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Genome sequence surveys of Brachiola algerae and Edhazardia aedis reveal microsporidia with low gene… Williams, Bryony A; Lee, Renny C; Becnel, James J; Weiss, Louis M; Fast, Naomi M; Keeling, Patrick J Apr 29, 2008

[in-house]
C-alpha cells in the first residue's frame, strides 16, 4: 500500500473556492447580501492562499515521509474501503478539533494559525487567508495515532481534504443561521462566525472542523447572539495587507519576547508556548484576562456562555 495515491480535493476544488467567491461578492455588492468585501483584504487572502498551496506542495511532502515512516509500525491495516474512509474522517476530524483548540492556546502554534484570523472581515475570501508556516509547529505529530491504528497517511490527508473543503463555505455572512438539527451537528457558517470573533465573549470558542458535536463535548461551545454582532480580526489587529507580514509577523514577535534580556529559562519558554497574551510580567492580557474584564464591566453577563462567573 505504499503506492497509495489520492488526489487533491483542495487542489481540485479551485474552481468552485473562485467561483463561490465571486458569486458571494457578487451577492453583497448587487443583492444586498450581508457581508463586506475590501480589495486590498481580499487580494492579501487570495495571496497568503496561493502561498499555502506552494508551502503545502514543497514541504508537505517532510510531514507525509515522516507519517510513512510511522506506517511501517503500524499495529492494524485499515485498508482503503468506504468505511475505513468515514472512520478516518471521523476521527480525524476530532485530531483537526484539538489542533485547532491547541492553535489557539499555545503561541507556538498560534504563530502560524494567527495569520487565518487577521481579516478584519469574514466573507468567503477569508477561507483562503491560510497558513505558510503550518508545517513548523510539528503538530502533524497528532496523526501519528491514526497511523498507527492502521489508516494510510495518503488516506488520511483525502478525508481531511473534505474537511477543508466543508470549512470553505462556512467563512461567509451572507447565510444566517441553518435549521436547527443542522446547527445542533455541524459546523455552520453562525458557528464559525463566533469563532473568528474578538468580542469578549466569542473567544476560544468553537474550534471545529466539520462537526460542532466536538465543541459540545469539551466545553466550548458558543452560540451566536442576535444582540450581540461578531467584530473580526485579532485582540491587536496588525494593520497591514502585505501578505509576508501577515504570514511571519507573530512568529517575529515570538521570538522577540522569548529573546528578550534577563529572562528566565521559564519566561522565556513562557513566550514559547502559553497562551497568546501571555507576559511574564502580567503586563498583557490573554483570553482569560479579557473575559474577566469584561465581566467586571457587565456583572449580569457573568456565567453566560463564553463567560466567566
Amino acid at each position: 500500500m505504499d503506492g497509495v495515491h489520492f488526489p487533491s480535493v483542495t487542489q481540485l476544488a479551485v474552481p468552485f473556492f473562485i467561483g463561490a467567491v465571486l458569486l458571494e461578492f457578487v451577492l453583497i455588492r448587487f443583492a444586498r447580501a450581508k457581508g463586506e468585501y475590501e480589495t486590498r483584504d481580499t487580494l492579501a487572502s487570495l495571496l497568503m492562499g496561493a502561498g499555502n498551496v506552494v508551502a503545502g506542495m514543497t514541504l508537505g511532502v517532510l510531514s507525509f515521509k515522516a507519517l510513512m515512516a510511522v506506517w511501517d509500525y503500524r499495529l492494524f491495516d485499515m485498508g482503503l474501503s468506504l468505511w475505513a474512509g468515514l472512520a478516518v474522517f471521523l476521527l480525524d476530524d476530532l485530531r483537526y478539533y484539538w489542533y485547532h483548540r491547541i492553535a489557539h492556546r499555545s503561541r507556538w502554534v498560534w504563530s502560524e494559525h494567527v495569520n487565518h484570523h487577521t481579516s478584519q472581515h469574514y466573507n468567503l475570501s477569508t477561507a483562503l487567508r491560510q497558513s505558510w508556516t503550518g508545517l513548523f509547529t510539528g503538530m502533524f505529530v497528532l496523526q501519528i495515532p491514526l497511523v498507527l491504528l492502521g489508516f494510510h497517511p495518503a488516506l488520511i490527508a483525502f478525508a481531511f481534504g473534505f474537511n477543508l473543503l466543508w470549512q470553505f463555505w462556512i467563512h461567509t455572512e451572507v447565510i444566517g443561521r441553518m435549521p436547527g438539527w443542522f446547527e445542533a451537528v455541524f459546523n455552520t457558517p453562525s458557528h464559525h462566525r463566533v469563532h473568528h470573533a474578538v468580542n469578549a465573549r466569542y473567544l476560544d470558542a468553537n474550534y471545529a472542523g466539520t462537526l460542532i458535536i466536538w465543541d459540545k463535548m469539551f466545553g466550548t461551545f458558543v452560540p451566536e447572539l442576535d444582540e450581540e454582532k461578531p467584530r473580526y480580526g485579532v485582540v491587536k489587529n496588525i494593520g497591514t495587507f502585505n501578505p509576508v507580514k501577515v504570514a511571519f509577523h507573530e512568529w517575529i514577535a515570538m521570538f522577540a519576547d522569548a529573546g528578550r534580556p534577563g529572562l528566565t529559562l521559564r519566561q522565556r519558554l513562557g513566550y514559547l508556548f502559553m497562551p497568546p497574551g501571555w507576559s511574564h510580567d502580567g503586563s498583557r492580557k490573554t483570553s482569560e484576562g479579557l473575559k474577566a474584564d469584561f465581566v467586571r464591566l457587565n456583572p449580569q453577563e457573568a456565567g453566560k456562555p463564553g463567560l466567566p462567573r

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ralssBioMed CentBMC GenomicsOpen AcceResearch articleGenome sequence surveys of Brachiola algerae and Edhazardia aedis reveal microsporidia with low gene densitiesBryony AP Williams†1, Renny CH Lee†1, James J Becnel2, Louis M Weiss3, Naomi M Fast1 and Patrick J Keeling*1Address: 1Canadian Institute for Advanced Research, Department of Botany, University of British Columbia, 3529-6270 University Boulevard, Vancouver, BC, V6T 1Z4, Canada, 2Center for Medical, Agricultural and Veterinary Entomology, USDA/ARS, Gainesville, FL 32608, USA and 3Department of Pathology, Division of Tropical Medicine and Parasitology, Albert Einstein College of Medicine, Bronx, New York 10461, USAEmail: Bryony AP Williams -; Renny CH Lee -; James J Becnel -; Louis M Weiss -; Naomi M Fast -; Patrick J Keeling* -* Corresponding author    †Equal contributorsAbstractBackground: Microsporidia are well known models of extreme nuclear genome reduction andcompaction. The smallest microsporidian genomes have received the most attention, but genomesof different species range in size from 2.3 Mb to 19.5 Mb and the nature of the larger genomesremains unknown.Results: Here we have undertaken genome sequence surveys of two diverse microsporidia,Brachiola algerae and Edhazardia aedis. In both species we find very large intergenic regions, manytransposable elements, and a low gene-density, all in contrast to the small, model microsporidiangenomes. We also find no recognizable genes that are not also found in other surveyed orsequenced microsporidian genomes.Conclusion: Our results demonstrate that microsporidian genome architecture varies greatlybetween microsporidia. Much of the genome size difference could be accounted for by non-codingmaterial, such as intergenic spaces and retrotransposons, and this suggests that the forces dictatinggenome size may vary across the phylum.BackgroundMicrosporidia are obligate intracellular eukaryotic para-sites that have been found to infect members of all majoranimal lineages [1]. The many apparently "primitive" fea-tures of microsporidian cells led evolutionary biologiststo suggest that they were an early-branching lineage of theeukaryotes [2,3], but molecular phylogeny has sinceshown that they are instead a derived relative of fungihave been re-evaluated as products of reduction and adap-tation to life inside another cell [4-8].One such feature that has attracted considerable attentionis their highly reduced genomes. The genome size hasbeen determined for numerous microsporidian species,and they range from 19.5 Mbp in Glugea atherinae to just2.3 Mbp in Encephalitozoon intestinalis, the smallestPublished: 29 April 2008BMC Genomics 2008, 9:200 doi:10.1186/1471-2164-9-200Received: 12 September 2007Accepted: 29 April 2008This article is available from:© 2008 Williams et al; licensee BioMed Central Ltd. This is an Open Access article distributed under the terms of the Creative Commons Attribution License (, which permits unrestricted use, distribution, and reproduction in any medium, provided the original work is properly cited.Page 1 of 9(page number not for citation purposes)[4,5]. In light of this, their seemingly primitive features eukaryotic genome known [9]. The two best-studiedexamples are the vertebrate parasite EncephalitozoonBMC Genomics 2008, 9:200 (2.9 Mbp), the genome of which has been com-pletely sequenced and encodes 1,997 protein-codinggenes [10], and the insect parasite Antonospora locustae(5.4 Mbp) for which two sequence surveys are available[11,12]. These two species revealed just how microsporid-ian genomes had become so small compared with thoseof other eukaryotes. There has been a severe reduction inthe number of genes in the genome, most likely a reflec-tion of the fact that microsporidia are dependent on theirhosts for many metabolic processes and import manycompounds from their host. Furthermore the genes thatremain are packed together very densely: intergenic spacesare minimal. In E. cuniculi there are no selfish elementsand just 15 small introns. Genes in E. cuniculi are alsoshorter than their homologues in Saccharomyces cerevisiae,which is hypothesized to result from the small number ofproteins within the cell, and a correspondingly smallerinteraction network [10,13]. This extreme compactionappears to have resulted in a high level of gene order con-servation between different species of microsporidia[12,14-16] and an unusually high level of overlappingtranscription between adjacent genes [17,18].Because the smallest microsporidian genomes are so unu-sual, they have garnered the greatest attention, and to dateno large-scale survey of any larger genomes is available.This is unfortunate, because the form and content of theselarger microsporidian genomes could differ from thesmaller ones in many potentially interesting ways. On onehand they may contain a great many more genes, andcould therefore reflect a greater cellular or metabolic com-plexity than the microsporidian parasites we presentlyknow best. On the other hand these genomes may encodea great deal more non-coding DNA, which would haveinteresting implications for genome evolution within thegroup, and for why the smaller genomes are so compact.In other eukaryotes, it appears that variation in genomesize on a relatively short evolutionary time scale is due toincreased or decreased proportions of transposable ele-ments in a genome [19]. There are hints that this may alsobe at least partially true in some microsporidian genomeswhere selfish elements have been found [20,21]. Mostinterestingly, a number of TY3/Gypsy retrotransposonshave recently been described from the 15.3 Mbp genomeof Nosema bombycis [22]. These elements are apparentlyflanked by areas of compacted genes that share a highlevel of synteny with E. cuniculi, perhaps suggesting aninvasion of transposable elements into a compactedgenome. More recently, the previously unsequenced sub-telomeric areas of E. cuniculi have been investigated andfound to contain a large family of proteins with at least 30distinct members. This family of duplicated proteins isalso found within other human infecting microsporidia[23], demonstrating that the expansion of gene familiesmight be more common than previously thought.Here, we describe low-redundancy genome sequence sur-veys of two distantly related microsporidia, Brachiola alge-rae (recently proposed to be renamed Anncaliia algerae[24]) and Edhazardia aedis. Both of these species havemosquitoes as their type hosts with the former having avery broad host range, including man, and the latterrestricted to mosquitoes [25]. The genome size of E. aedisis not known, whereas the genome size of B. algerae hasbeen estimated to be 15–20 Mbp [23]. In both species, weshow that gene density is very low compared to that of thebetter-studied species of microsporidia. Specifically, wehave found a considerable proportion of repetitive ele-ments in both genomes, large stretches of non-codingDNA, and some evidence that the gene density may varyover the genome. These surveys open the possibility thatmicrosporidian genomes are not universally compacted,large genomes do not necessarily encode significantlymore genes than do the smaller genomes, and that densegenomes may sometimes revert to a gene-sparse state.Results and discussionGeneral features of the sequence dataTwo short-insert genomic libraries were constructed fromB. algerae and a total of 219 clones fully or partiallysequenced to yield 203,748 bp of non-overlappingsequence. A single E. aedis library was constructed and 290sequence reads from 182 clones yielded 233,509 bp ofnon-overlapping sequence. Comparing these with theTable 1: Summary of the data compared to the genome of E. cuniculiE. cuniculi [10] B. algerae E. aedisbp % bp % bp %Total sequenced 2,497,519 203,748 233,509coding 2,180,498 87 41153(67) 20 33,617 (46) 14hits 1,320,216 61 22260 (34) 54 19,099 (25) 57ORFS 860,274 39 18893 (33) 46 14,518 (21) 43Non-coding 317,029 13 162595 80 199,892 86Page 2 of 9(page number not for citation purposes)Numbers in brackets indicates the number of genes or gene fragments in each sample. The percentages refer to the proportion of each sequenced class relative to the total amount sequenced.BMC Genomics 2008, 9:200, gene-rich genome of E. cuniculi (Table 1) reveals asharp contrast in the overall nature of the genomes. Fromthe B. algerae survey, 34 genes with identifiable homo-logues in other organisms were identified, and a further33 potential ORFs greater than 100 codons but with norecognizable similarity to any other gene were found,resulting in a protein-coding content of 11% identifiablecoding sequence and 20% including putative ORFs. In E.aedis, only 25 identifiable protein-coding genes and 21ORFs were found, pushing the range of coding sequencestill lower, to 8% identifiable coding sequence or 14% ifputative ORFs are included (Table 1). In contrast, 52% ofthe E. cuniculi genome consists of protein-codingsequences with recognizable similarity to other genes, andthe proportion of coding sequence is 87% when ORFs areincluded [10]. The gene density of A. locustae is similar tothat of E. cuniculi [12], as are small regions of other micro-sporidian genomes that have been sampled [20]. Overall,the gene-densities of B. algerae and E. aedis are about anorder of magnitude lower than other microsporidia thathave been examined to date.The overall GC content for both B. algerae (24%) and E.aedis (25%) is also significantly lower than that of E.cuniculi (47%). Not surprisingly, the GC content in thecoding regions is slightly higher: 28% for B. algerae and31% for E. aedis. A smaller sequence survey from Spraguealophii with a genome size of 6.2 Mb has revealed a bias of28% [20,26]. There is therefore no obvious correlationbetween genome size and drift towards low GC content inmicrosporidia, and similarly no pronounced lineage-spe-cific bias.Presence of transposable elementsIn contrast to the E. cuniculi genome, which does notencode any selfish genetic elements, fragments of reversetranscriptase or complete retrotransposons have beenreported in the genomes of N. bombycis, V. corneae and S.lophii [20-22], and repeated sequences suggested to bemobile were reported in N. bombycis and N. costelytrae[27]. The V. corneae reverse transcriptase is closely relatedto a human LINE sequence, and both the N. bombycis andS. lophii retrotransposons have sequence similarity to eachother and to Ty3/gypsy retrotransposons.In both B. algerae and E. aedis surveys we found extensiveevidence of numerous transposable elements (Table 2).The E. aedis fragments all share high similarity to Ty3/gypsy retrotransposons from the N. bombycis and S. lophii.Nine of the seventeen fragments of putatively selfish ele-ments identified in B. algerae are also members of thesame family, and once more also share a high degree ofsimilarity to the N. bombycis and S. lophii elements. Theremaining fragments from B. algerae were similar to hypo-thetical proteins resembling transposases.Table 2: List of hits to suspected transposable elements:Top Blast hit annotation Accession no.Brachiola algeraePol polyprotein Nosema bombycis 91176517Pol polyprotein Nosema bombycis 91176521Pol polyprotein Nosema bombycis 91176521Pol polyprotein Nosema bombycis 91176521Pol polyprotein Nosema bombycis 91176521Pol polyprotein Nosema bombycis 91176523Pol polyprotein Nosema bombycis 91176523Pol polyprotein Nosema bombycis 91176525Pol polyprotein Nosema bombycis 91176525Transposase, putative Acaryochloris marina 158337326Predicted protein, Nematostella vectensis 156394155Conserved hypothetical protein Akkermansia muciniphila 166832600Neisseria meningitidis IS1016 transposase 161869234Caenorhabditis briggsae hypothetical protein CBG18017 157775203Caenorhabditis briggsae hypothetical protein CBG18017 157775203Caenorhabditis briggsae Hypothetical protein CBG00277 157771110Caenorhabditis briggsae Hypothetical protein CBG21915 157749299Edhazardia aedisPol polyprotein Nosema bombycis 911765256 different Pol polyproteins Nosema bombycis 91176519Page 3 of 9(page number not for citation purposes)Pol polyprotein Nosema bombycis 91176525BMC Genomics 2008, 9:200 level of similarity between the Ty3/gypsy elementsfrom N. bombycis, S. lophii, E. aedis and B. algerae and thefact that the host groups for these four species are notclosely related, is strongly suggestive that an ancestralfamily of retrotransposons existed in the common ances-tor of these microsporidia. In molecular phylogenies ofmicrosporidia, the true Nosema-group is consistentlyfound to be a sister-lineage of the Encephalitozoon-group tothe exclusion of lineages that include E. aedis, B. algeraeand S. lophii [28-30]. If the Ty3/gypsy retroelements iden-tified here are ancestral to the genomes where they havebeen found, it means that it was also ancestral to E.cuniculi and must have been completely purged from itsgenome. This raises some curious questions about the N.bombycis genome. Here, the Ty3/gypsy retrotransposonswere found to be nested within blocks of compacted genesthat were often conserved in order with homologues fromother microsporidian genomes [22]. Based on this it wassuggested that the elements could have invaded a compactgenome, and perhaps later facilitated some genomic rear-rangements [22]. Reconciling the ancient presence ofthese elements with the nature of the N. bombycis genomeis complicated. It is possible that the ancestral genomecontained many such elements and had a low gene den-sity. This genome could have subsequently compacted inseveral lineages, some of which lost the retroelements aspart of the compaction process (e.g., E. cuniculi), whileothers kept them and compacted the genome aroundthem (e.g., N. bombycis). It is also possible that compac-tion happened in an earlier common ancestor of some ofthese lineages and that certain genomes have 're-expanded'. In either event, the retention of large numbersof selfish elements in an otherwise compact genome is ofinterest, as one might expect that compaction would bestrongly inclined to lead to the loss of non-coding mate-rial such as selfish elements. It serves to illustrate the waycompaction affects different aspects of the genome in dif-ferent lineages, another possible example being the differ-ential loss or retention of introns in relict nucleomorphgenomes [31,32].Gene density, order, and sizeThe small number of genes identified and the large con-tinuous stretches of non-coding sequence in both surveyslead to the obvious conclusion that the gene-density ofthese genomes is much lower than those of E. cuniculi orA. locustae. The average intergenic distances in thesegenomes cannot readily be determined since few havebeen completely sequenced. In B. algerae four clonesencoded two genes and the distances between them are108, 206, 276, and 552 bp. In E. aedis a single cloneencoded two adjacent genes, and the intergenic spacesbetween them is 1,324 bp. At the same time, the largestmeric region next to an SSU gene) and 2,068 bp in B. alge-rae and E. aedis, respectively. The average distancebetween genes in E. cuniculi and A. locustae samples is 129and 211 bp [10,12]. From the existing data it seems likelythat the average distance between genes in B. algerae andE. aedis is much larger than that of either of the well stud-ied microsporidian genomes, and that the density acrossat least the B. algerae genome may be more heterogene-ous.Of the pairs of adjacent genes we identified, one B. algeraepair is also adjacent in both A. locustae and E. cuniculi (Fig-ure 1) (the pair separated by 206 bp in B. algerae). It haspreviously been shown that the order of gene pairs in A.locustae and E. cuniculi is highly conserved, and this hasbeen hypothesized to be related to the compaction of thegenome [12]. The conservation of one of four B. algeraegene pairs suggests that areas of this genome may beunder similar constraints. If the conservation of genomeorder is related to compaction, this also suggests that thecompacted state may have existed in the ancestor of B.algerae, E. cuniculi and A. locustae, which is consistent withArea of conserved gene synteny between three species of microsporidiaFigure 1Area of conserved gene synteny between three spe-cies of microsporidia. A fragment of the B. algerae genome aligned to corresponding regions from E. cunculi and A. locus-tae. The gene order, but not orientation, is conserved. Arrowheads indicate gene orientation and dashed white line indicates incomplete gene sequences. Intergenic space 08_1830 08_184008_184008_183008_1830 08_184031 bp206 bp61 bpE. cuniculiA. locustaeB. algeraePage 4 of 9(page number not for citation purposes)continuous stretches of sequence from which we couldidentify no genes were 2,412 (or 2,943 in a likely subtelo-lengths are indicated.BMC Genomics 2008, 9:200 that suggest some relationship between B.algerae and A. locustae [[25] and unpublished data].In addition to being densely packed, E. cuniculi genes havealso been shown to be shorter on average than homo-logues in the S. cerevisiae genome [10]. This has been dis-cussed in the context of genome compaction, but alsosuggested to be the result of a reduction in the number ofproteins in the cell, which leads to smaller interaction net-works, which in turn allows proteins to reduce theirnumber or complexity of interacting domains [13]. Inyeast, it has been shown that there is a correlationbetween protein size and connectivity, with larger pro-teins displaying a greater number of interactions [33]. Weexamined the only five full-length genes identified in theB. algerae survey with homologues in yeast and found thatall five were shorter than S. cerevisiae homologues, andmore surprisingly most were also shorter than the E.cuniculi homologues (Figure 2). Similarly, from the E.aedis survey, only five full-length genes were found (Figure2), and four of these were shorter than S. cerevisiae homo-logues, and comparable in size with the E. cuniculi homo-logues. The sole E. aedis protein predicted to be larger thanthe yeast counterpart encodes a ribosomal protein (Figure2). Given that these genomes are not compacted, it sug-gests that proteins are either shorter due to a reduced pro-teome complexity, or that they had an ancestor with acompacted genome, or both.Gene content and coding capacityThere is no experimental estimate of the E. aedis genomesize, but the B. algerae genome has been estimated to bebetween 15–20 Mbp by pulsed-field gel electrophoresis[23]. This is much larger than the genomes of either E.cuniculi (2.9 Mbp) or A. locustae (5.4 Mbp). As we show,much of the genome size difference can be attributed tothe significantly lower gene-densities of B. algerae and E.aedis. However, it is still possible that one or both of thesegenomes is also larger because it contains more genes thanE. cuniculi.The E. cuniculi genome clearly under went a massive geneloss relative to other eukaryotes, but this gene loss mayhave been ancestral to microsporidia. If this were the casewe would expect to find few genes in E. aedis and B. algeraethat are present and conserved in other eukaryotes that arenot also present in E. cuniculi. That is to say that the B.algerae and E. aedis genomes would not have more con-served genes than the pool remaining in the ancestralmicrosporidian after this gene loss event.Our sampling of E. aedis and B. algerae genomes showsthat this scenario is quite possible. Of the protein-coding(25 cases), every one is also present in E. cuniculi (Table3). Given the sample size, it is likely that either genomecould contain some genes found in other organisms butnot E. cuniculi, but it is unlikely that they are abundant.This lack of excess conserved gene homologues is of inter-est because it implies that the large-scale gene loss charac-teristic of E. cuniculi took place relatively early inmicrosporidian evolution, in the ancestor of E. cuniculi, A.locustae, E. aedis and B. algerae.However, the B. algerae survey consisted of 20% codingsequence, so taking into account the range or estimatedgenome sizes for B. algerae (15–20 Mbp), this suggestsbetween 2,786 and 3,714 genes in the Brachiola genome(assuming an average gene length of 1,077 as in E.cuniculi). The discrepancy between this predicted codingcapacity of B. algerae and the observation that all the rec-ognizable genes we sampled are shared with E. cuniculicould be explained in many ways. First, our sample maybe biased to gene-encoding regions, and this would leadComparison of microsporidian and yeast protein lengthsFigure 2Comparison of microsporidian and yeast protein lengths. The number of codons for all full-length proteins found within B. algerae (Ba) and E. aedis (Ea) sequence sur-veys compared to homologues from S. cerevisiae (Sc) (or Schizosaccahromyces pombe (Sp) in cases where S. cerevisiae does not encode a homologue).0100200300400500Transcription factor GCN5Methyltransferase40S Ribosomal protein 26S Proteasome B-type subunit U6 snRNA-associatedsmall nucleoprotein RAD31Ubiquitin conjugating enzyme E2-24KDRho GTPaseRRP40Cell division kinaseBaEcScBaEcScBaEcScBaEcScBaEcSpEaEcScEaEcScEaEcScEaEcScEaEcScLength in amino acidsPage 5 of 9(page number not for citation purposes)genes with identifiable homologues in some othergenome that we found in B. algerae (34 cases) and E. aedisto an overestimate of the gene-density. Second, a largenumber of lineage-specific ORFs could skew the estimate,BMC Genomics 2008, 9:200 the proportion of ORFs we found (47% and 43% forB. algerae and E. aedis, respectively) is similar to that foundin E. cuniculi (39%). This issue is also complicated by thefact that we identified several E. cuniculi "ORFs" in oursample, and therefore the proportions of putative ORFs ischanging. Third, the genome size estimates may be wrong.Lastly, it is possible that there are many more than 2,000genes in these organisms, but that the excess is mostly dueto recent duplications. We did not sample any duplicatesin either genome, though we did find areas of repeatsamongst the non-coding areas in both B. algerae and E.aedis. If gene duplications are common, the genome couldEvolution of genome compaction in microsporidiaThough the phylogenetic relationships of major micro-sporidian lineages are not well resolved, phylogenies ofrRNA [28] and concatenated tubulin genes (unpublisheddata) suggest a relationship between B. algerae and A.locustae to the exclusion of E. aedis or E. cuniculi (Figure 3).This raises interesting questions about whether micro-sporidian genomes have compacted more than once dur-ing the diversification of the phylum, or if some have re-expanded from a compacted state.An obvious factor in the dynamics of genome size is trans-Table 3: List of genes identified by BLAST searchBrachiola algerae Edhazardia aedisHit E. cuniculi locus Hit E. cuniculi locusCell Division Kinase 08_0230 14-3-3 Protein 1 03_1010Coatomer coat delta 08_0340 26S proteasome beta-type subunit 05_0290DNA directed RNA pol 01_0600 40S ribosomal protein S28 09_1275DNA ligase 02_1220 60S ribosomal protein L8 01_0310DNA mismatch repair 11_1260 Aldose Reductase 01_0970Dnm1 01_1210 DNA Mismatch Repair Protein 05_0300E. cuniculi hypothetical protein 01_0390 Endochitinase 09_1320E. cuniculi hypothetical protein 04_0270 E. cuniculi hypothetical protein 03_0870E. cuniculi hypothetical protein 05_1460 E. cuniculi hypothetical protein 05_1000E. cuniculi hypothetical protein 06_0970 E. cuniculi hypothetical protein 05_1080E. cuniculi hypothetical protein 07_0810 E. cuniculi hypothetical protein 09_1690E. cuniculi hypothetical protein 08_1830 Myosin heavy chain 09_1970E. cuniculi hypothetical protein 08_1840 NIFS-like protein 11_1770E. cuniculi hypothetical protein 09_0300 Phospholipid-transporting ATPase 09_1440E. cuniculi hypothetical protein 09_1240 Putative methyltransferase 05_0950E. cuniculi hypothetical protein 10_1360 RING-finger-containing ubiquitin ligase 07_0330E. cuniculi hypothetical protein 11_0260 Similarity to oxidoreductase 11_1070GPI Anchor Biosynthesis 09_1210 SSU geneHsp70 02_0100 Topoisomerase 1 06_1520Isopentyl pyrophosphate δ isomerase 02_0230 TPR domain hypothetical protein 09_1180LSU gene Transcriptional activator 10_1430Pelota protein 03_1380 Translation initiation factor IF-2P 09_0070Phenylalanine tRNA synthase 07_1660 Trehalose-6-phosphate synthase 01_0870RAD31 DNA damage tolerance 08_0460 U6 snRNA-associated small RNP 05_1310RAS-like GTP binding protein 10_0350 UTP glucose-1-phosphate uridyltransferase 03_0280Septin 09_0820 Vacuolar protein sorting-associated protein 03_0900SER/THR protein kinase 08_1620Signal Recognition Particle 04_0980SSU geneSyntaxin 05_0820TFIID 111 KDa 01_0760TFIID 72/90 KDa 11_1750TFIID 150 kDa 09_0090TFIID I 04_1440U5 Associated snRNP 11_0870Ubiquitin Conjugating Enzyme E2 08_0860Page 6 of 9(page number not for citation purposes)contain more genes without an increased complexity inthe proteome.posable elements. One could imagine a genome expand-ing due to the invasion of such elements, and indeedBMC Genomics 2008, 9:200 such elements have been found in N. bombycis [22]and now B. algerae and E. aedis. However, the majority ofthese elements are closely related members of the Ty3/gypsy family. Therefore genome expansion cannot beentirely due to an invasion since the elements must haveexisted in the common ancestor and been purged from E.cuniculi and possibly other compacted microsporidiangenomes. It also remains to be seen if these genomes aresubstantially heterogeneous. It is possible that manygenes do exist in relatively compact regions while otherregions are dominated by non-coding sequence. Anextreme version of such a situation is seen in the small andcompacted genome of the picoplankton Ostreococcus tauri.Here most chromosomes in the genome show a high genedensity but 2 chromosomes out of 20 contain 77% of thetransposons identified in the genome [34].A second factor that has been hypothesized to affectgenome size is cell size. A correlation between genomesize and cell size has been observed in eukaryotes gener-ally [35] and microsporidia specifically [36]. However inthe microsporidia, variation in cell size in the different lifestages can confound correlations between genome sizelocustae is reported to be 5.4 Mb [37], whereas the sporesof both B. algerae and A. locustae are of comparable sizes[38,39] suggesting, in this case, that cell size is not neces-sarily a factor. A further consideration is whether the com-plexity of the life cycles of different microsporidia isreflected in genome size and gene number. Both A. locus-tae and E. cuniculi have a simple life cycle with monomor-phic spores and are restricted to a narrow host range.Edhazardia aedis has a more complex life cycle with multi-ple spore types and must be adapted to both the larval andadult stage of the mosquito. Brachiola algerae, known tohave a larger genome, has a simple life cycle with mono-morphic spores, but has a broad host range and can infectboth mammals and insects.ConclusionThe E. cuniculi genome is a model for compacted nucleargenomes, but potentially not a good model for micro-sporidian genomes generally. We have shown that thegenomes of B. algerae and E. aedis are structured very dif-ferently: they have large proportions of non-codingsequence and many transposable elements, resulting in avery low and perhaps variable gene-density comparedwith E. cuniculi. The sample of identifiable genes found inthe surveys, and the proportions of these genes sharedwith E. cuniculi both suggest that the complexity of theproteome is not the major factor contributing to genomesize variation. The phylogeny of microsporidia suggestsmultiple events of compaction and/or expansion, whichraises interesting questions about what forces thegenomes to compact so severely, and why such a forcewould then cease to operate on the genome.MethodsMicrosporidia, genomic DNA extraction, and genomic library construction6.1 × 107 uninucleate Edhazardia aedis spores harvestedfrom Aedes aegypti larvae were ruptured by glass bead-beating, and spores were examined for breakage via lightmicroscopy. E. aedis genomic DNA was purified by thestandard phenol-chloroform method and served as tem-plate for whole genome rolling-circle amplification usingGenomiphi (Amersham). 4.5 μg of amplified E. aedisgenomic DNA was sheared, blunt end-repaired, andcloned into pCR4Blunt-TOPO (Invitrogen) according tothe manufacturer's specifications. 182 different E. aedisclones with an average length of 1,283 bp were end-sequenced using ABI Big Dye 3.1 chemistry. Six differentE. aedis library clones containing coding, non-coding, ortransposable segments were checked for chimericsequence by PCR of non-Genomiphi-treated E. aedisgenomic DNA. From this, successful amplification of frag-ments between 250 and 450 bp did not support the ideaSchematic consensus of microsporidian phylogenetic rela-tionshipsFigure 3Schematic consensus of microsporidian phylogenetic relationships. Microsporidian relationships from a consen-sus of published SSU phylogenies [28, 30, 40] and concate-nated tubulin genes (unpublished data). Genome sizes are labeled and the reported presence of Gypsy/Ty transposons is indicated by (Ty).Antonospora locustae 5.4Edhazardia aedis ? TyEncephalitozoon cuniculi 2.9Encephalitozoon intestinalis 2.3Encephalitozoon hellem 2.5Nosema bombycis 15.3 TyNosema pyrausta 10.2Vairimorpha sp. 10.5Nosema furnacalis 10.2Glugea atherinae 19.5 TyVavraia oncoperae (ex. porina)  8.0Vavraia oncoperae (ex grass grub) 10.2Spraguea lophii 6.2 TyBrachiola algerae 15-20 TyTy?Page 7 of 9(page number not for citation purposes)and cell size. As a rough correlation though, the genomesize of B. algerae is estimated at 15–20 Mb and that of A.of chimeras being present in the Genomiphi-created E.aedis genomic library.BMC Genomics 2008, 9:200 was extracted from 2 × 107germinated Brachiola alge-rae spores (a strain originally isolated the mosquitoAnopheles stephensi). Spores were cultivated in vitro inRK13 rabbit kidney cells at 30C in 5% CO2, purified andgerminated by incubation in 0.3% H2O2 for 16 hours at25°C. The germinated spores were concentrated by cen-trifugation suspended in 100 μg/ml Proteinase K-PBS andincubated for 15 min at 65°C. DNA was extracted usingphenol-chloroform, followed by ethanol precipitation.DNA was then dissolved in TE buffer and stored at -70°Cuntil use. A sample of purified Brachiola algerae DNA wasamplified using Genomphi (Amersham) to produce 10 μgof DNA and another sample of 1.7 μg of purified DNAwas processed directly to make two separate libraries.DNA was sheared, blunt-ended and cloned as describedfor E. aedis above. A respective 64,433 and 140,051 basesfrom the Genomiphi and non-Genomiphi treated librar-ies were sequenced with ABI Big Dye 3.1. This gave a totalof 203,748 non-overlapping bases of sequence in 181contigs with an average length of 1,125 bp.Areas of six representative B. algerae clones from theGenomiphi-amplified DNA library were reamplified byPCR from genomic DNA to confirm that the Genomiphiprocess had not amplified chimeric sequences. Primerswere designed to areas of 6 clones. These fragments werebetween 525 and 1000 base pairs and included non-cod-ing areas, putative transposases, transposons, protein-coding genes, and an SSU gene area.Contigs were analysed by BlastX and BlastN to sequencesin GenBank. Open reading frames were considered signif-icantly similar if E values were less than 0.00001. Contigswere further searched for stretches of nucleotides codingfor sequences of at least 100 amino acids, and these wereconsidered ORFs.New sequences were deposited in GenBank under acces-sion numbers ET437577–ET437812 and ET437979–ET437981 (E. aedis) and ET223031–ET223211 (B. alge-rae).Authors' contributionsBAPW and RCHL constructed libraries, sequenced clones,analysed data and drafted the paper, JJB and LMW con-tributed microsporidian material and to the writing of thepaper. NMF and PJK conceived of the study, analysed dataand drafted the paper.AcknowledgementsThis work was supported by a grant from the Canadian Institutes for Health Research to PJK (MOP-42517) and a grant from the Natural Sciences and Engineering Research Council of Canada to NMF. PJK is a Fellow of the Canadian Institute for Advanced Research and senior investigator awards References1. Didier ES: Microsporidiosis: an emerging and opportunisticinfection in humans and animals.  Acta Trop 2005, 94:61-76.2. 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